The Thiel Foundation: Contrarian Philanthropy
Before becoming an entrepreneur and investor, Peter Thiel pursued a more conventional, white-collar path. He moved between jobs as a judicial clerk, a lawyer, and a Wall Street trader. In 1998, Peter Thiel cofounded PayPal with Max Levchin. In 2002, Thiel sold PayPal, used his earnings to launch Founders Fund, and following subsequent investments, became a billionaire.
Thiel believed that society was built on technological revolution, and he was frustrated by a de-prioritization of scientific progress. This led to the creation of the Thiel Foundation. The Foundation focused on three ventures: Imitatio, Breakout Labs, and The Thiel Fellowship. The Foundation’s investments were often controversial, which Thiel welcomed.
René Girard was a professor in the French and Italian departments at Stanford University, who wrote on many topics including culture, religion, philosophy and sociology. Thiel was taken by Girard’s mimetic theory, which holds that human desire is not autonomous, but copied. Thiel found the work helpful in categorizing behavior across disciplines. Thiel cofounded Imitatio in 2007 with Robert Hamerton-Kelly to further Girard’s work across disciplines.
Disappointed by the lack of science funding, Thiel partnered with Lindy Fishburne to start a seed fund for hard science. They observed a funding gap, with little seed money for companies pursuing research that had yet to show commercial validation. Breakout Labs saw its value as its willingness to take risks and become the first funder for many of these nascent-stage companies. The firm provided companies with up to $350,000 and two years of mentorship, helping develop a growth strategy and attract funders.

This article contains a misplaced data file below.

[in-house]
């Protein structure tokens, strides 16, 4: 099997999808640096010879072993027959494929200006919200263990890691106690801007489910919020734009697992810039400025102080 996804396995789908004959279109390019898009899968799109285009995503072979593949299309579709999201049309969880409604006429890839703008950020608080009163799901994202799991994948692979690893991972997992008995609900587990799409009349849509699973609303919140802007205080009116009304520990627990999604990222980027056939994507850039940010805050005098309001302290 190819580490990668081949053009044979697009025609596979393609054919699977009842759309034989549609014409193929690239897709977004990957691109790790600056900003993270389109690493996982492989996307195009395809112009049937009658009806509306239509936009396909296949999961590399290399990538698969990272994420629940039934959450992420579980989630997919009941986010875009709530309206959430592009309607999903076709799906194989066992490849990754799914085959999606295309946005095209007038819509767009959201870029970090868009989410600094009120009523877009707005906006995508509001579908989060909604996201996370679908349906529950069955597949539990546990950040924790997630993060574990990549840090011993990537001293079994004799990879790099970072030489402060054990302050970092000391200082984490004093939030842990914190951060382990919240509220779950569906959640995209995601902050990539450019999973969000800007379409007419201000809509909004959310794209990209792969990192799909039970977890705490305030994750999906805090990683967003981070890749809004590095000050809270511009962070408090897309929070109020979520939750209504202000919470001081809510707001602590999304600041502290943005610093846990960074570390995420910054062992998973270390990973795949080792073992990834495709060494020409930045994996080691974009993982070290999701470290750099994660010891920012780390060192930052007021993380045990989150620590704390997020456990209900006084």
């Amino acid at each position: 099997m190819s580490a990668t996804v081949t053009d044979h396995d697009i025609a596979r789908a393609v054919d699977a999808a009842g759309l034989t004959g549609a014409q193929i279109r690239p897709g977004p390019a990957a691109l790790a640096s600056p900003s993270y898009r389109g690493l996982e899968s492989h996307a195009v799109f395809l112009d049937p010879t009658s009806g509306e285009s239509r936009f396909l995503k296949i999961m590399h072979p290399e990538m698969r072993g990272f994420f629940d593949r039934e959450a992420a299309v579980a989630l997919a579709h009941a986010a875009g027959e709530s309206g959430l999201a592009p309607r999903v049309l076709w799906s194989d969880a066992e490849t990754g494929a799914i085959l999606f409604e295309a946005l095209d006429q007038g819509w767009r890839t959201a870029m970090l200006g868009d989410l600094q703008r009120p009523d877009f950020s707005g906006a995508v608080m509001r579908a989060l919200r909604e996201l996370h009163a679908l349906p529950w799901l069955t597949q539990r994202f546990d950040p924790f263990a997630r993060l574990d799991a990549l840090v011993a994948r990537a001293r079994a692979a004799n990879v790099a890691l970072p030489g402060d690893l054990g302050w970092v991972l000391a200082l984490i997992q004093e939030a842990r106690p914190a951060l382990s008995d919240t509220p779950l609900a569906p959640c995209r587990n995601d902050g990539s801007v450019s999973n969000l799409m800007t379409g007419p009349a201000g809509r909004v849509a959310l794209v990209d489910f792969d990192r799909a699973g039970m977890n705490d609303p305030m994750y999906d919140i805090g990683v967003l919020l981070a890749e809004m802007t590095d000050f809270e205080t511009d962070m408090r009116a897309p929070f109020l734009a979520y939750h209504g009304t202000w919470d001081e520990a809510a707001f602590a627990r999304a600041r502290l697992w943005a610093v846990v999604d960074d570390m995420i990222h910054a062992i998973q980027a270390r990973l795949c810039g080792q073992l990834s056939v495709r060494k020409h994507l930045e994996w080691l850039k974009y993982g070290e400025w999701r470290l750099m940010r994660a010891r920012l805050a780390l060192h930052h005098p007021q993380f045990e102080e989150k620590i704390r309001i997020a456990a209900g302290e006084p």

The Thiel Fellowship
Thiel was intrigued by the fact that college dropouts had created a tremendous amount of value for the economy. He also noted that the cost of college education had outpaced inflation and created a student loan crisis. Thiel created The Thiel Fellowship in 2011, a program that awarded $100,000 over two years to 20 young people under the age of 22 to delay or drop out of college and work on a project. The Fellowship team offered the Fellows mentorship, including connecting Fellows to prospective cofounders, helping them learn about building a start-up and providing them with the resources to scale.
a. This case highlights the ‘contrarian’ approach and strategy of the Thiel Foundation across its seemingly disparate program areas. b. This case illustrates new and different models for philanthropic funding.